As I write this, I’m watching news footage of Hurricane Irma, a category 4 storm, tear through Florida. Such a devastating weather event would be devastating enough on its own, but coming so close on the heels of another horrible storm, Harvey, which left Houston underwater, makes Irma all the more traumatic. If you’re looking for ways to help, there are many charities out there to contribute to, such as the Red Cross, and on Sept. 12, the major networks will air a benefit show called Hand in Hand: A Benefit for Hurricane Harvey at 8 p.m. on CBS, ABC, NBC, Fox and CMT.
While my thoughts are with people in Florida and Texas, as is often the case with me, I’ve become distracted by news from the cosmos. I often look to the stars in times of trouble, and I’m not sure if it’s because it’s easier than facing the problems at hand, or because space is just that badass. It’s probably a mixture of both.
Nevertheless, one of humanity’s greatest explorers is about to call it a day, going out like a gangsta as it burns up and crashes into Saturn. The spacecraft Cassini began its lonely mission 20 years ago in October 1997. It then took a seven-year trip across the solar system before it arrived at Saturn where its work began.
In 2005, Cassini, the precocious scamp that it is, dropped off a probe on Saturn’s moon Titan, like a boss. That probe, the European Space Agency’s Huygens probe, confirmed the existence of water on Titan.
A decade later, Cassini collected data from another of Saturn’s moons, Enceladus, that suggested a heated ocean existed beneath the celestial body’s icy surface. The presence of water, of course, could suggest that life could exist or has existed on one of these moons. Perhaps they’re just microbes or whatever, but maybe even if they are, who knows? I’m sure given billions of years to evolve, maybe even microbes can become sentient. If that’s the case, and any of them are reading this, I’d just like to say, “‘Sup, guys. Sorry we’ve been spying on you with all these probes and such. It’s just how humans say, ‘hi.’”
So Cassini has been a busy little craft, but over the past year, it’s been more industrious than ever. In April, it began its “Grand Finale,” as a video released by NASA called it. Since then, Cassini has been making repeated dives in the gap between Saturn and its rings, which may be the most metal thing anything has ever done. In so doing, it’s produced some of the most drool-worthy photos of the gas giant’s most iconic feature we have ever seen.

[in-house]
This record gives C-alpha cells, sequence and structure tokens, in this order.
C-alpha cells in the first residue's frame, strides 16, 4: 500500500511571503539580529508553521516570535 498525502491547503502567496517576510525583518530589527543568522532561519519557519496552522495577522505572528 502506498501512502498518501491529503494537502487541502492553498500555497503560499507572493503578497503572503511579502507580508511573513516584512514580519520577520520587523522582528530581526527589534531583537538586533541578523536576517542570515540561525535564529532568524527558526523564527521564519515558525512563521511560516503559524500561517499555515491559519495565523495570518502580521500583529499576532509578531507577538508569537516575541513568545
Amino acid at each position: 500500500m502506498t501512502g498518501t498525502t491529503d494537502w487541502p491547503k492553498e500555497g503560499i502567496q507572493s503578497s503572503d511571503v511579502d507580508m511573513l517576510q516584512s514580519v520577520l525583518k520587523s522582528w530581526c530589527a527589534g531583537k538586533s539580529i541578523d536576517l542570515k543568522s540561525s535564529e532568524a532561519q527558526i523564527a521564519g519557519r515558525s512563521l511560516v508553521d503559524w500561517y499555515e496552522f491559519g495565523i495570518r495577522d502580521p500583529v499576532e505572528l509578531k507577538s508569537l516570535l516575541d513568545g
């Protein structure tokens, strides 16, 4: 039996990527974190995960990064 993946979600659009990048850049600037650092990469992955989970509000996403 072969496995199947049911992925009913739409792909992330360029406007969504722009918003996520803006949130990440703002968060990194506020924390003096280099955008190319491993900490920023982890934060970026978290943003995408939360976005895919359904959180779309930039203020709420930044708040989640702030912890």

But like all of us, Cassini, too, must succumb to the cold hand of death. The spacecraft is running out of fuel. In fact, on Sept. 15, 2016, more than 740 million miles away from the planet of its origin, Cassini will have completed its mission. Unfortunately, It won’t receive a gold watch upon its retirement (I’m not sure even the finest Rolex would function in the deepest reaches of space), nor will it receive a well-deserved pension or benefit from Social Security (by the time it got back here, one would have to wonder if the latter would even still exist). No, Cassini will go out like it lived—like a boss. It will fight “to keep its antenna pointed toward Earth and transmit its farewell,” the aforementioned video said poetically, “as Cassini becomes part of the planet itself.”
As cool as it is that this little spacecraft that could made it all the way out to wherever the fuck Saturn is and hung out for almost 20 years and sent back all these neat photos and data, who knows it if will ever really matter. Sure, it gives nerds like me a monumental space boner, but that doesn’t really amount to a whole lot. Does it really matter if there’s water on a distant world that none of us will ever get to—that our grandchildren’s grandchildren even won’t ever step foot on? Probably not. Then there’s this other part of me that thinks that the only reason we got this far as a species is because some ancestor of ours looked up at the sky and said to the people standing next to him, “What the fuck is all that shit?” Sure, they probably went on to sacrifice others in appeasement of whatever god they thought put it all up there, but it was still a very important step. Maybe Cassini is, too. Maybe in 10,000 years when our future selves are hanging out in a Starbucks on Enceladus, they’ll point to a distant blue marble that we used to call home and say, “Remember when we used to live there? Let’s not make that same mistake again.”